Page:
Author: JennyRead

No cure like the Great Outdoors

Lismore branch manager Jenny Read reflects on the positive influence Northern NSW charity The Buttery is having in the lives of young Aboriginal men.

Recently, in my role as branch manager for the Greater Building Society in Lismore, I was given the opportunity to attend day one of The Buttery's Youth Wilderness Adventure Therapy Trek near the Clarence River. The Greater is proud to support The Buttery, which is a not-for-profit charity doing admirable work Northern NSW.

The Buttery was able to take ten Aboriginal youths between the ages of 14 and 18 from impoverished families on this trip, which was to be used as a vehicle for intense counselling and personal development. The Trek consisted of a nine-day expedition, with a day each for preperation and follow-up counselling. Despite being set over 80km of the region's most rugged bushland, which was to be covered mostly on foot and in canoes, all ten participants completed the journey.

The boys set off on day one into Yarrahbah National Park and were asked to participate in team and leadership activities such as compass and map navigation. Tasked with finding their designated campsites through thick scrub, the teams worked together to reach their destination. Once at camp, the group was taught to use fuel cookers, prepare camp meals and set up and take down camping equipment properly, relishing in their new-found skills and responsibilities.

The Trek then moved into the second stage, which saw the boys enjoy five days of canoeing down the Nymboida River. Each day yielded more highlights and challenges than the last, as the group was taught how to identify, prepare and eat bush tucker in traditional ways, eating everything that was caught, including ten turtles and three goannas (caught under Indigenous rights). The boys powered through a testing day which saw them climb a nearby mountain, navigating their way through difficult terrain in order to arrive at their campsite by dark, and were rewarded with a rest day with which they relaxed, whittled spears and bonded as a team.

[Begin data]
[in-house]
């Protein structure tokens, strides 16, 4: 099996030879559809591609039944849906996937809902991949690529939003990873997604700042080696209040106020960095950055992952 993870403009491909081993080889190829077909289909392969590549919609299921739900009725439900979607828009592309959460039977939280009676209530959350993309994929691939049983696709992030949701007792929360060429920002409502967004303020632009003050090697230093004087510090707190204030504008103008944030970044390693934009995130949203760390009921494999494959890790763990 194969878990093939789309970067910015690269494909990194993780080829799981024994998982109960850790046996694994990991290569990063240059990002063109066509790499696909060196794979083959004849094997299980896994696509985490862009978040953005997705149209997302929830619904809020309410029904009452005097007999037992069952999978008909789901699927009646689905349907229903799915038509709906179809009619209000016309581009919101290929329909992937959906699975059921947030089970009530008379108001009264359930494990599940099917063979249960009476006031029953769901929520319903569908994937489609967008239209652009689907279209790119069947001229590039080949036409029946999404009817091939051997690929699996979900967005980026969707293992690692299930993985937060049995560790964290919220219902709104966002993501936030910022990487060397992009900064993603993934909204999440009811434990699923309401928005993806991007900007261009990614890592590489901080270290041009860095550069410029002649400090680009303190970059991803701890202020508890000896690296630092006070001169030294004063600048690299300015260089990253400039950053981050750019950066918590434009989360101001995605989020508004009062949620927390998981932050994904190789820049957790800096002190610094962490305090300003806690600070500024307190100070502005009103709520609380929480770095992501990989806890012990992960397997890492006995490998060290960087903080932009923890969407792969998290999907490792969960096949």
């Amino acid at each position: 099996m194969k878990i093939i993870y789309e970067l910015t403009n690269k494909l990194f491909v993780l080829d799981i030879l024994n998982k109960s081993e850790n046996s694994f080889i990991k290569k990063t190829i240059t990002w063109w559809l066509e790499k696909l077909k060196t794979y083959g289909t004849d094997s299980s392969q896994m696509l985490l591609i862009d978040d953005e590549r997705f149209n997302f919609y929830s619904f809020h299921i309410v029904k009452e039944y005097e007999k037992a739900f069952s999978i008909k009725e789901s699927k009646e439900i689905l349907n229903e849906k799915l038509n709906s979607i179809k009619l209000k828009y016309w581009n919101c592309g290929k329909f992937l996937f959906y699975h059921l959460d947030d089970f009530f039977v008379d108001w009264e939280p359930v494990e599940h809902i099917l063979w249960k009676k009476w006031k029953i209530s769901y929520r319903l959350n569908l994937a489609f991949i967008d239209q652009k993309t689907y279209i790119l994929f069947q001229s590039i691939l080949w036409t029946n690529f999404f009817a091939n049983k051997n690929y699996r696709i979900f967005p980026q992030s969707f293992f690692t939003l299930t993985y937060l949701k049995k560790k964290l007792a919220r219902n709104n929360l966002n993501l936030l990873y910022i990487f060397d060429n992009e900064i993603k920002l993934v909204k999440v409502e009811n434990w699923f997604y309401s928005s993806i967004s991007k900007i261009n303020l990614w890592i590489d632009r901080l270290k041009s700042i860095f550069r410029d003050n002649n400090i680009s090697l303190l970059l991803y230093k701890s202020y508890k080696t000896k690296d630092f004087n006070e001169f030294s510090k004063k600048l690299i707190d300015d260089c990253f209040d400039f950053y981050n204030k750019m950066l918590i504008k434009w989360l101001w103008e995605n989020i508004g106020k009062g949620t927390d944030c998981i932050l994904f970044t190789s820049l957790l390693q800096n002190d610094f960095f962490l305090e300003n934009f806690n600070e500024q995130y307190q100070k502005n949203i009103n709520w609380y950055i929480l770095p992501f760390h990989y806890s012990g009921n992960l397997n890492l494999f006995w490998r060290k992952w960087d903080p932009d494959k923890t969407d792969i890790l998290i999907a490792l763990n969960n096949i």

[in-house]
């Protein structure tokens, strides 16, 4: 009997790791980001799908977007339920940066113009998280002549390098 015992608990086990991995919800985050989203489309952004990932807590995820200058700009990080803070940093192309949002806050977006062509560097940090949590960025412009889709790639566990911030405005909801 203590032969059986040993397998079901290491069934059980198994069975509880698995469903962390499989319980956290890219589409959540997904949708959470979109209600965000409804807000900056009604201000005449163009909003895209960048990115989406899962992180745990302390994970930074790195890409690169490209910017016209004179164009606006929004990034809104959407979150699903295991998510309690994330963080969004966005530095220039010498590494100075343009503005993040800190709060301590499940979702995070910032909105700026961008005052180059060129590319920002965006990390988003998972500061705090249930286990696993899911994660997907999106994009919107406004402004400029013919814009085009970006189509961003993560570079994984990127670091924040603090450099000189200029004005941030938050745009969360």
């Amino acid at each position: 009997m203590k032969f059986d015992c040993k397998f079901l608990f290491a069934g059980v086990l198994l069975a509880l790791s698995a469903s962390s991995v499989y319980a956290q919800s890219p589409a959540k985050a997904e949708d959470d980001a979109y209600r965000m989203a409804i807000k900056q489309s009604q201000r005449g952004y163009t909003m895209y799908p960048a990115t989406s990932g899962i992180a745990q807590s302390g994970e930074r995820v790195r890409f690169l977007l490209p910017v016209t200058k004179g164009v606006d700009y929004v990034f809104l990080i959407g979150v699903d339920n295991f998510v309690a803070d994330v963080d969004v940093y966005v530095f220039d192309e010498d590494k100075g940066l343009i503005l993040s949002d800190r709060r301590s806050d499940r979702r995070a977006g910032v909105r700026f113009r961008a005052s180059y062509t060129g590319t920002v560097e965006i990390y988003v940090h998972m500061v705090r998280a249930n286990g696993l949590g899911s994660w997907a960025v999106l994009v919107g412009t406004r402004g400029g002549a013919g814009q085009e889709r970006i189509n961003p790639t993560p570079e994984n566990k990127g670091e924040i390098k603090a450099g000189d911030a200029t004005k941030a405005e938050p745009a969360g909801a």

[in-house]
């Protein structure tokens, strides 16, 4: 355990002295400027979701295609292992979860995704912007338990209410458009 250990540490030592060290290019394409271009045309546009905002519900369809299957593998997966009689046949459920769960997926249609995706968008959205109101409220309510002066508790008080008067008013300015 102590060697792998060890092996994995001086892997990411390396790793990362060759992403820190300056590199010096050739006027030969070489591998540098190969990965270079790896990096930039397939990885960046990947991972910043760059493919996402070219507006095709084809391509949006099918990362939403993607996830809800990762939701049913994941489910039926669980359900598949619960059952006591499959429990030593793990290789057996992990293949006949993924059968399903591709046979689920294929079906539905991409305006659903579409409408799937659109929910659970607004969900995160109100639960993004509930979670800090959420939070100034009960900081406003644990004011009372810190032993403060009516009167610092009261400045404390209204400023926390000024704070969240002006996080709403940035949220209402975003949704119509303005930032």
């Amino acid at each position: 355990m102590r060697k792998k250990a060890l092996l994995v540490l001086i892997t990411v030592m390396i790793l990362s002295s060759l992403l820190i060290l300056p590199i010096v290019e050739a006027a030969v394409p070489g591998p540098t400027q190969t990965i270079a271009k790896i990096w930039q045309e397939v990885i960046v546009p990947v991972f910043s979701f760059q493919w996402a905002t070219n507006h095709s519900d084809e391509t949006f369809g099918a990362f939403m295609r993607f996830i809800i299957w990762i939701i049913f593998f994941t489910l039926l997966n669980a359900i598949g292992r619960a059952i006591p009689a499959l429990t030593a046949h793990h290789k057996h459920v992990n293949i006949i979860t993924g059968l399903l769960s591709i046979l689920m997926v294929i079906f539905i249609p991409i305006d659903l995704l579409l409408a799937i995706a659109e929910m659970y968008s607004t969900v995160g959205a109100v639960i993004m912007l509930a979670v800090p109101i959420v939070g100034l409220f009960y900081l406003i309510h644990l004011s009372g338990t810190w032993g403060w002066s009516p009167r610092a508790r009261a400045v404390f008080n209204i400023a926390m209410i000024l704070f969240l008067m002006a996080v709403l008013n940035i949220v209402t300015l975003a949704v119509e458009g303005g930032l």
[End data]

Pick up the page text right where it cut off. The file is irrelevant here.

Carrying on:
As the trip wore on, it was obvious the boys were gaining confidence as a result of their participation. The nightly routine of sitting and talking around the campfire was given a certain gravity by the "Talking Stick" (cow bone), which was passed around respectfully. The boys were able to speak honestly and open up in a way in which they would not previously about issues concerning them including racism, spiritual belief and drug and alcohol abuse.

Counselors also led morning and evening discussion sessions during which the boys were offered support. The idea behind these routines was to encourage the boys to speak openly and with confidence about their thoughts and concerns about the world around them, in the hope that they will be more likely to reach out for counselling if they need it in future.

On the completion of the Trek, all ten participants said they would gladly go on the expedition if asked again, which indicates the value they received from the opportunity to overcome such a significant challenge. Following on from the Trek, all of the boys continue to work with counselors from The Buttery's INTRA outreach program, and the initial formal follow-up after the Trek indicated the boys are more engaged with their schoolwork and local community as a result of the experience.

Speaking personally, it was an honour to be a part of The Buttery's Youth Wilderness Adventure Therapy Trek, and am so pleased that with the support of The Greater Building Society, The Buttery has been able to effect such positive change in the lives of the ten young participants.

To see more about The Buttery's great work, or to help out, visit their website here.


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